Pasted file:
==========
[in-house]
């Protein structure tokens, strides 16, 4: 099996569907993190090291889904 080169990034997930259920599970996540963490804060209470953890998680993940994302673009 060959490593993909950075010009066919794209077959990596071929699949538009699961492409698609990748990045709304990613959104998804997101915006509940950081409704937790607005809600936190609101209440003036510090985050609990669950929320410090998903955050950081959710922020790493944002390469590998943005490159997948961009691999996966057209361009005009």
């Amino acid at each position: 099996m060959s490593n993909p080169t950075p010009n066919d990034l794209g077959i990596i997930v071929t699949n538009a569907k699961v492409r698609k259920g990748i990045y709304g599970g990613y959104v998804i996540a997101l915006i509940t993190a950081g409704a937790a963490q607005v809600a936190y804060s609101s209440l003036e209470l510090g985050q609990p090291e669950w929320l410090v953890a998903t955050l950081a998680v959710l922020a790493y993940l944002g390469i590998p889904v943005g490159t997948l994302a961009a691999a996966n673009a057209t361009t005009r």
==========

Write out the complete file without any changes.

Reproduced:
[in-house]
């Protein structure tokens, strides 16, 4: 099996569907993190090291889904 080169990034997930259920599970996540963490804060209470953890998680993940994302673009 060959490593993909950075010009066919794209077959990596071929699949538009699961492409698609990748990045709304990613959104998804997101915006509940950081409704937790607005809600936190609101209440003036510090985050609990669950929320410090998903955050950081959710922020790493944002390469590998943005490159997948961009691999996966057209361009005009």
């Amino acid at each position: 099996m060959s490593n993909p080169t950075p010009n066919d990034l794209g077959i990596i997930v071929t699949n538009a569907k699961v492409r698609k259920g990748i990045y709304g599970g990613y959104v998804i996540a997101l915006i509940t993190a950081g409704a937790a963490q607005v809600a936190y804060s609101s209440l003036e209470l510090g985050q609990p090291e669950w929320l410090v953890a998903t955050l950081a998680v959710l922020a790493y993940l944002g390469i590998p889904v943005g490159t997948l994302a961009a691999a996966n673009a057209t361009t005009r």